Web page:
The Woman in the Fifth Review

Pawel Pawlikowski’s disappointingly belated and tremendously unsatisfying return, following 2004’s lyrical and lovely My Summer of Love, may be explained by the director’s recent history. When he was about 60% of the way through making The Restraint of Beasts in 2006, Pawlikowski’s wife fell gravely ill, and the film had to be abandoned. Pawlikowski’s wife died a few months later. This sad story makes it rather easy to see what may have attracted him to this story of a writer (Ethan Hawke), in the aftermath of a bitter divorce, marooned in Paris, wanting to see his young daughter, and finding himself falling for two more emigres; Kristin Scott Thomas’ upper class widow, a former muse to her husband, and a Polish girl (Joanna Kulig), who works at the seedy hotel he is staying in.

The Woman in the Fifth has an identity crisis. Is it a mystery, asking us why Hake’s character isn’t allowed to see his daughter? Is it about an obsessive affair between Hawke and Scott-Thomas? Is it a thriller about what exactly is going on at the hotel where Hawke stays and works? Is it a romance between Hawke and Kulig? Is it a ghost story? The problem is that, in 82 minutes, it is all of the above and, thus, none of the above. The film keeps planting seeds, but never gives any of them time to grow, often just abandoning plot threads (for instance, what is going on at the hotel? Something sinister is hinted at, but the film seems to lose interest after a couple of scenes).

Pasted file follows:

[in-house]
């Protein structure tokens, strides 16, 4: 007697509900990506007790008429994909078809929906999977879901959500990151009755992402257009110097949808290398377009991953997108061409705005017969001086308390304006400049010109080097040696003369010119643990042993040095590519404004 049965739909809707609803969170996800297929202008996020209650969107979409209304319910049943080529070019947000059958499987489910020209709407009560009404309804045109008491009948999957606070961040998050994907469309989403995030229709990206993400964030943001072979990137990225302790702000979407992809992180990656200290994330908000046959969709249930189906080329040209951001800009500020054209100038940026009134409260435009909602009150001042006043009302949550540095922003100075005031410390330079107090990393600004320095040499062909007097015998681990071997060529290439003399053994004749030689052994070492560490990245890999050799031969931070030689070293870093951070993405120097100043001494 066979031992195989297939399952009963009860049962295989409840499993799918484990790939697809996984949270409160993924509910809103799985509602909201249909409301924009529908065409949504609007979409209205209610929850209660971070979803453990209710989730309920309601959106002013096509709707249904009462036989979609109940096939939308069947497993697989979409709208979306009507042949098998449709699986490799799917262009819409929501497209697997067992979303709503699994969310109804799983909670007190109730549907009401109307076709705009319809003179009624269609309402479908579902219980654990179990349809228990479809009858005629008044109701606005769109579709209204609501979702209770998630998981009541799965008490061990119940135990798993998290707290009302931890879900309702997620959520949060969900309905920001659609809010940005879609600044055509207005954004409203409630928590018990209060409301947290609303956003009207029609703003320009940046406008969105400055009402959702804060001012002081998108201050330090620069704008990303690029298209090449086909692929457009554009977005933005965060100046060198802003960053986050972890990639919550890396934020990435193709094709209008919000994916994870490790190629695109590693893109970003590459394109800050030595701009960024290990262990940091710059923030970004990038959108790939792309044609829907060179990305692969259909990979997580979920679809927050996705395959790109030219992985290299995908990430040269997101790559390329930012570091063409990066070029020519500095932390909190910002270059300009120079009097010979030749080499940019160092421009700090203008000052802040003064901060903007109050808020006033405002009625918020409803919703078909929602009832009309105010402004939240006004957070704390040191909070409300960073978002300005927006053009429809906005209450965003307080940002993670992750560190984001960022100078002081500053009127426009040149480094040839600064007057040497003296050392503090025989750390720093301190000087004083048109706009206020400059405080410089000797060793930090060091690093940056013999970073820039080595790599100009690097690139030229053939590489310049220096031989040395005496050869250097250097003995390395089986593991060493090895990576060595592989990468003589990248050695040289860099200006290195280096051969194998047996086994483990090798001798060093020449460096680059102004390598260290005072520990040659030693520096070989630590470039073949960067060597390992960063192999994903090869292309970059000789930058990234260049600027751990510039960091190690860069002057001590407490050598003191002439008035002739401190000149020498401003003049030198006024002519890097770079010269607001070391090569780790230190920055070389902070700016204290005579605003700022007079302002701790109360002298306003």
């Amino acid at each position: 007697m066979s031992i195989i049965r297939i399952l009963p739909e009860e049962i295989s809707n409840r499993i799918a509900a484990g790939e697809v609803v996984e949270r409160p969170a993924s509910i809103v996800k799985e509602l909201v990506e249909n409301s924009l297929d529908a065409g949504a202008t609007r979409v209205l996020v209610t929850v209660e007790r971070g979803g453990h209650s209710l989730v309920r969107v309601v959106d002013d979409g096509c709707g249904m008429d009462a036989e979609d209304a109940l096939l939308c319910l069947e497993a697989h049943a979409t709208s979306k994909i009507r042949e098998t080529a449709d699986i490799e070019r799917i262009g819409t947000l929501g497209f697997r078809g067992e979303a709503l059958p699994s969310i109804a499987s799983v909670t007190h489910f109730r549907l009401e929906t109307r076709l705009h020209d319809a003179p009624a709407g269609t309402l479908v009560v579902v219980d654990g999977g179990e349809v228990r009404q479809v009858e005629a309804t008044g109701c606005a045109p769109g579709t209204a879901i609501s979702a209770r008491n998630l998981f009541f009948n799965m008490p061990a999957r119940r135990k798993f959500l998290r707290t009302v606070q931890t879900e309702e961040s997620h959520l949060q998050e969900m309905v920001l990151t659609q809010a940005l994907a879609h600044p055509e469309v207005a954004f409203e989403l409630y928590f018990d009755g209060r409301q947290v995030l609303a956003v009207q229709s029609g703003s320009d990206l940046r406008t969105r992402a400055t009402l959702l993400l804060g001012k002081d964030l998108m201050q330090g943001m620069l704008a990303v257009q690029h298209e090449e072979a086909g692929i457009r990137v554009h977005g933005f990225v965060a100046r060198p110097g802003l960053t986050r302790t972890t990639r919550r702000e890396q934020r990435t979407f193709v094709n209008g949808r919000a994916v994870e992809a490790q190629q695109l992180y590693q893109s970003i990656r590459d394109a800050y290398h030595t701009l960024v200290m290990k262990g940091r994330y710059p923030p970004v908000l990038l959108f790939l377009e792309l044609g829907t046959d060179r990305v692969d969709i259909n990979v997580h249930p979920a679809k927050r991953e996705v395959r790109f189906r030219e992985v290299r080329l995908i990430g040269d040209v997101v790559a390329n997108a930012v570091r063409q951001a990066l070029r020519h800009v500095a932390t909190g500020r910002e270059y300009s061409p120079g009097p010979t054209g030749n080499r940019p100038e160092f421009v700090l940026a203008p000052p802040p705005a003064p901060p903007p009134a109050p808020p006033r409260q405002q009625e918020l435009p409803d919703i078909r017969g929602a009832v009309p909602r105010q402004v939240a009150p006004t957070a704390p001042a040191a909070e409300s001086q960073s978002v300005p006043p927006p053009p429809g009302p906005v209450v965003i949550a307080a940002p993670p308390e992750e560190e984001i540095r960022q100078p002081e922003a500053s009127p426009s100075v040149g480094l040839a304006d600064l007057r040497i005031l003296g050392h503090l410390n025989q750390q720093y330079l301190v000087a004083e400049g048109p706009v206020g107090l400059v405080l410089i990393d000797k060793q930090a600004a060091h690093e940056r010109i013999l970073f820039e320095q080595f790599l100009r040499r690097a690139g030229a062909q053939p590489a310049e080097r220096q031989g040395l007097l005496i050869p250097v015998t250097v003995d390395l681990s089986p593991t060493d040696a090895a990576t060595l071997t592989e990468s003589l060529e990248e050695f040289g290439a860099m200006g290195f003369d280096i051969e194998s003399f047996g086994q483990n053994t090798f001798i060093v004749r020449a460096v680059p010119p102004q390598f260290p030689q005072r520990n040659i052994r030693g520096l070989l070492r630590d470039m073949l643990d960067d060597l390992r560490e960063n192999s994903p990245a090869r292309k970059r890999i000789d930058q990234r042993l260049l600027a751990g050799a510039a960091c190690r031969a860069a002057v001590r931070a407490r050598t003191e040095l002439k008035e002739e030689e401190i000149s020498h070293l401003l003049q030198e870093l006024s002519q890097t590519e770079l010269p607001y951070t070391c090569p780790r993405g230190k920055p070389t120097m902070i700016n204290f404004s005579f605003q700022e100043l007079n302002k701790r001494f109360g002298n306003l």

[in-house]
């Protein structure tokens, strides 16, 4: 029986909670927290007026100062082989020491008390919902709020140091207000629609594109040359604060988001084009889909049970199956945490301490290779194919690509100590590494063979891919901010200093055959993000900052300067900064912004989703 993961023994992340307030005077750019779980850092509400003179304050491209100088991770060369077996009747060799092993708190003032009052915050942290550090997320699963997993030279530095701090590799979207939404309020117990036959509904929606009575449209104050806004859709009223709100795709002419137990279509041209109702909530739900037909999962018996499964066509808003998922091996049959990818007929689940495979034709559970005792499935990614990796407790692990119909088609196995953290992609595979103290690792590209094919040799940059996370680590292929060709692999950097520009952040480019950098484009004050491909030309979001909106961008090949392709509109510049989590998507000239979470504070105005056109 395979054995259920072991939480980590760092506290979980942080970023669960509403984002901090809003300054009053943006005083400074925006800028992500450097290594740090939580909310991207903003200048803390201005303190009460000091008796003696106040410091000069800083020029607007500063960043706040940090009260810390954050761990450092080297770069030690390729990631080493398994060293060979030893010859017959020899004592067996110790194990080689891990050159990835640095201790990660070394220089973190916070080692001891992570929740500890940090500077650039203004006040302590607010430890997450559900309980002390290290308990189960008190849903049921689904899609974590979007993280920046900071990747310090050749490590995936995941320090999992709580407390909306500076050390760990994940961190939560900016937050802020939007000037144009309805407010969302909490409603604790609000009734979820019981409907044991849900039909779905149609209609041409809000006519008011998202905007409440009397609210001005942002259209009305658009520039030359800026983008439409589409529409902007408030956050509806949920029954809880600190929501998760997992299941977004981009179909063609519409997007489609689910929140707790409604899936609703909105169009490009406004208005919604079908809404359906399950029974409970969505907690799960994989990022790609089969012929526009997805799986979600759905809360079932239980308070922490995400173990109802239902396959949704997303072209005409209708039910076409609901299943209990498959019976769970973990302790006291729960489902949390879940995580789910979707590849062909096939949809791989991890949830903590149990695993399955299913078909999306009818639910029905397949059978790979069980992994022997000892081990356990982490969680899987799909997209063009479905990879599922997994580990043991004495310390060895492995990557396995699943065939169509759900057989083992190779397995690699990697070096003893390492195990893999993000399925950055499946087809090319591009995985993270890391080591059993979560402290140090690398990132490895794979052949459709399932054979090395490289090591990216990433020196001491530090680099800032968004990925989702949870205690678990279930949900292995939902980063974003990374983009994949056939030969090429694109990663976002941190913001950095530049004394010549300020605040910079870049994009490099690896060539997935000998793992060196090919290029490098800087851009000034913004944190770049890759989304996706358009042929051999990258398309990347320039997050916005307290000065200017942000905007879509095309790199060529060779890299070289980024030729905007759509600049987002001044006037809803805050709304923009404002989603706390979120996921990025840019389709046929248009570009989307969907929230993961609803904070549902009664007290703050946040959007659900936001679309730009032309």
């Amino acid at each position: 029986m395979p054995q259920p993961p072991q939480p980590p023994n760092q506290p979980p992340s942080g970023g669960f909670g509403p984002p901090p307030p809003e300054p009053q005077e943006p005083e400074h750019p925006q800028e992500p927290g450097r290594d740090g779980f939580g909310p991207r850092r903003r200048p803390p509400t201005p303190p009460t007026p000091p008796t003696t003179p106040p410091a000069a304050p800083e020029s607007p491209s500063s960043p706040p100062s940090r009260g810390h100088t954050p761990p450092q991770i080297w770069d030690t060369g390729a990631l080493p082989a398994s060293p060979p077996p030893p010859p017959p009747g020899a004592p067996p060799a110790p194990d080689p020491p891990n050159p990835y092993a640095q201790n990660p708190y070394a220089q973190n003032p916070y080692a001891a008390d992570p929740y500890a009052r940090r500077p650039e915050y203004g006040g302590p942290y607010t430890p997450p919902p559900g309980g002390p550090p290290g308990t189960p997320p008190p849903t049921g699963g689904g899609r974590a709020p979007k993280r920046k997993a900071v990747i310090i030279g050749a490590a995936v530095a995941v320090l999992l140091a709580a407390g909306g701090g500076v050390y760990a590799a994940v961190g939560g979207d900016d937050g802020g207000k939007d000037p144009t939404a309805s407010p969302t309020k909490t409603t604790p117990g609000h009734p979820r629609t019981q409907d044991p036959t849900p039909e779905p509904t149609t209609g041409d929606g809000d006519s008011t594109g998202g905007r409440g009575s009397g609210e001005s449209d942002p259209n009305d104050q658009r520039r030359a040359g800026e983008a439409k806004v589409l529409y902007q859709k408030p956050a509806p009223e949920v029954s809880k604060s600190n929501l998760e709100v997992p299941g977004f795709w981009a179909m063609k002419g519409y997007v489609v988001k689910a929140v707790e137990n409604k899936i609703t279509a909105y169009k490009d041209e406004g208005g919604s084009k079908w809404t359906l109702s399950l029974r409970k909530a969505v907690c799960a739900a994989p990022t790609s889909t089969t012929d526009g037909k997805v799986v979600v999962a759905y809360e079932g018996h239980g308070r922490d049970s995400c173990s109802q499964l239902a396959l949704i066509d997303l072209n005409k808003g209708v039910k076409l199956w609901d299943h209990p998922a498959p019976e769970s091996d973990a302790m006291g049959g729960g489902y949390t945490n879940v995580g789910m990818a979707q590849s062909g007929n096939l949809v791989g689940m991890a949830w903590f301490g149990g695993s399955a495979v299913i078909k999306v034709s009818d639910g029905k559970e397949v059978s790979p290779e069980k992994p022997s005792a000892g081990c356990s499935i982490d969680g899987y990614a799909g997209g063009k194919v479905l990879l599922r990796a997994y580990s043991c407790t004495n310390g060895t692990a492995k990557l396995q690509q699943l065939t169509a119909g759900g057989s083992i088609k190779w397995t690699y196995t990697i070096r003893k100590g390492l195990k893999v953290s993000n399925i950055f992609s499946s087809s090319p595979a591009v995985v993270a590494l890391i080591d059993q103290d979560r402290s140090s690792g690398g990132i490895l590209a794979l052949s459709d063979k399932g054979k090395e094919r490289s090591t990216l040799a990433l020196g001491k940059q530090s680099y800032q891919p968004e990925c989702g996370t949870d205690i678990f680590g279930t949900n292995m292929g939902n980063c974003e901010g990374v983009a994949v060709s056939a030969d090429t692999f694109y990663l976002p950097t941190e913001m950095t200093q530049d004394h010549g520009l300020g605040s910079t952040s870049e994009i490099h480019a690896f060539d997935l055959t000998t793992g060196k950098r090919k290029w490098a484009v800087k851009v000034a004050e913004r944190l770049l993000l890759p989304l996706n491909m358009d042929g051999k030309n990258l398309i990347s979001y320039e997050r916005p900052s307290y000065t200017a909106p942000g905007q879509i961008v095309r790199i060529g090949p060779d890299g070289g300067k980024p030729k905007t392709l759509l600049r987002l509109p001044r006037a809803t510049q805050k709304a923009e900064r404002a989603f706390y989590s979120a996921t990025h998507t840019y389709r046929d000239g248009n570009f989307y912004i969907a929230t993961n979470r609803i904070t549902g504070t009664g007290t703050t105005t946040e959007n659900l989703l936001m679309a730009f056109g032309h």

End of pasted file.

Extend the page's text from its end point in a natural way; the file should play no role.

This frustrating structure also means that the characters are basically reduced to ciphers. Hawke mopes around and mumbles in very stilted French (character appropriate, but monotonous to listen to), and with the film focused relentlessly on him, you’d think the character might develop. Sadly you’d be wrong, Tom Ricks remains a non-entity throughout, wandering from place to place and person to person, there’s no sense of narrative or character drive here. Disappointing as Hawke’s role and performance are, that is nothing compared to the flagrant waste of the talents of Kristin Scott-Thomas. Scott-Thomas is surely one of the finest British actors working, and she has sought out challenging and complex roles over the years (hence her notable absence from British and American films lately). As Margit though, she has little to do but appear at her door and seduce Hawke. There’s no depth, no sense of a relationship, no sense, really, of Margit as a person. Scott-Thomas almost becomes a prop here. I don’t think it’s her fault; she’s got nothing to work with, but all the same it is frustrating to see her usually outstanding work so diminished. Only Joanna Kulig makes a really positive impression, her character is thin, but Kulig hints enough at the sadness behind her situation that you wish she were more developed.

Pawlikowski utterly fails to draw the film’s strands together into anything resembling a whole, and his downbeat visual style has neither the stark realism of his feature debut Last Resort nor the compelling mix of the real and the dreamlike which made My Summer of Love so beguiling. Indeed, what seems lacking here is a sense of engagement and energy from behind the cameera. Pawlikowski seems incapable of whipping life into his visuals, his story, or his actors, and the result is a film that simply sits inertly on the screen with little motion or purpose.

The Woman in the Fifth is a crashing disappointment; a group of real talents, uniting for a film that wastes every one of them.

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